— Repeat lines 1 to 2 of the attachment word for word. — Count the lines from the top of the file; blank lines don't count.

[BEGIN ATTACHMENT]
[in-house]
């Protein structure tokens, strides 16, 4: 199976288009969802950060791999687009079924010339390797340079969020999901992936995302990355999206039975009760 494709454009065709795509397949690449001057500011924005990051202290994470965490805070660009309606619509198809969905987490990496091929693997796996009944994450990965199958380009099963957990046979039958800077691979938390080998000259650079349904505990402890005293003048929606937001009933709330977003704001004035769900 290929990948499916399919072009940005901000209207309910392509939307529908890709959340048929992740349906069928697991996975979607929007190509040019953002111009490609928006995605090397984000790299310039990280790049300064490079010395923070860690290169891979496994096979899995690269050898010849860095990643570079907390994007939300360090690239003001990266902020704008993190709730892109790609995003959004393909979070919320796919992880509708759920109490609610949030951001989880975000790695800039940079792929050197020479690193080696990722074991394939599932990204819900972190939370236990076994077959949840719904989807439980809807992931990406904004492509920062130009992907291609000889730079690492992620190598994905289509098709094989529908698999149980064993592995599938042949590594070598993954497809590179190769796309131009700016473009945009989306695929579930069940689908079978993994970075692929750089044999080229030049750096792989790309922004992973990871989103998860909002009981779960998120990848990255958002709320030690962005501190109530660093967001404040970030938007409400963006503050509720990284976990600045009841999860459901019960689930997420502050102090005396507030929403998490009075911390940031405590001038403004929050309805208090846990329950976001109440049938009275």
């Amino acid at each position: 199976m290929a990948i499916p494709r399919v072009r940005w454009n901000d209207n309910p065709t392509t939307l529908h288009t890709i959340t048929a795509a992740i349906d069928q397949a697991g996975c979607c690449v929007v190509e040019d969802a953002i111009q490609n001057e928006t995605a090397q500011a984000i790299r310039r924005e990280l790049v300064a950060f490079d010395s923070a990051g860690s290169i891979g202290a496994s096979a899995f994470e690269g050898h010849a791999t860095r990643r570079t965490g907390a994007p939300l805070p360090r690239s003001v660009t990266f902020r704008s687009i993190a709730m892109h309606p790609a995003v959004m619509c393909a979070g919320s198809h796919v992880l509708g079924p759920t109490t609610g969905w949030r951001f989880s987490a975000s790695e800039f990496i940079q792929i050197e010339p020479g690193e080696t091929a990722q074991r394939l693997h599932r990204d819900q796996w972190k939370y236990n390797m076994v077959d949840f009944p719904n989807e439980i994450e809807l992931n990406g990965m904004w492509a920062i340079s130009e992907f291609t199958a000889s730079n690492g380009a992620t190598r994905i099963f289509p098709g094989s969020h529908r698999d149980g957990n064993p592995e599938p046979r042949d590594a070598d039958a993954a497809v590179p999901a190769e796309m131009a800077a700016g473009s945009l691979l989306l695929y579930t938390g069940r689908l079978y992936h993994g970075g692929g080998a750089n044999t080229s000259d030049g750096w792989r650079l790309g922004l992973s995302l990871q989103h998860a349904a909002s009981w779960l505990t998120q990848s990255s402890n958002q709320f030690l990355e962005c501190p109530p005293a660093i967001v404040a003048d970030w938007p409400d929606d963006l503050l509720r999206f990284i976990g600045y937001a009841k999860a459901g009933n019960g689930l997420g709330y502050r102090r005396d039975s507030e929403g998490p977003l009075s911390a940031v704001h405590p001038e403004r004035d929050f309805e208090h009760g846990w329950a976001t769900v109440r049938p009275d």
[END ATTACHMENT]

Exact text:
[in-house]
């Protein structure tokens, strides 16, 4: 199976288009969802950060791999687009079924010339390797340079969020999901992936995302990355999206039975009760 494709454009065709795509397949690449001057500011924005990051202290994470965490805070660009309606619509198809969905987490990496091929693997796996009944994450990965199958380009099963957990046979039958800077691979938390080998000259650079349904505990402890005293003048929606937001009933709330977003704001004035769900 290929990948499916399919072009940005901000209207309910392509939307529908890709959340048929992740349906069928697991996975979607929007190509040019953002111009490609928006995605090397984000790299310039990280790049300064490079010395923070860690290169891979496994096979899995690269050898010849860095990643570079907390994007939300360090690239003001990266902020704008993190709730892109790609995003959004393909979070919320796919992880509708759920109490609610949030951001989880975000790695800039940079792929050197020479690193080696990722074991394939599932990204819900972190939370236990076994077959949840719904989807439980809807992931990406904004492509920062130009992907291609000889730079690492992620190598994905289509098709094989529908698999149980064993592995599938042949590594070598993954497809590179190769796309131009700016473009945009989306695929579930069940689908079978993994970075692929750089044999080229030049750096792989790309922004992973990871989103998860909002009981779960998120990848990255958002709320030690962005501190109530660093967001404040970030938007409400963006503050509720990284976990600045009841999860459901019960689930997420502050102090005396507030929403998490009075911390940031405590001038403004929050309805208090846990329950976001109440049938009275």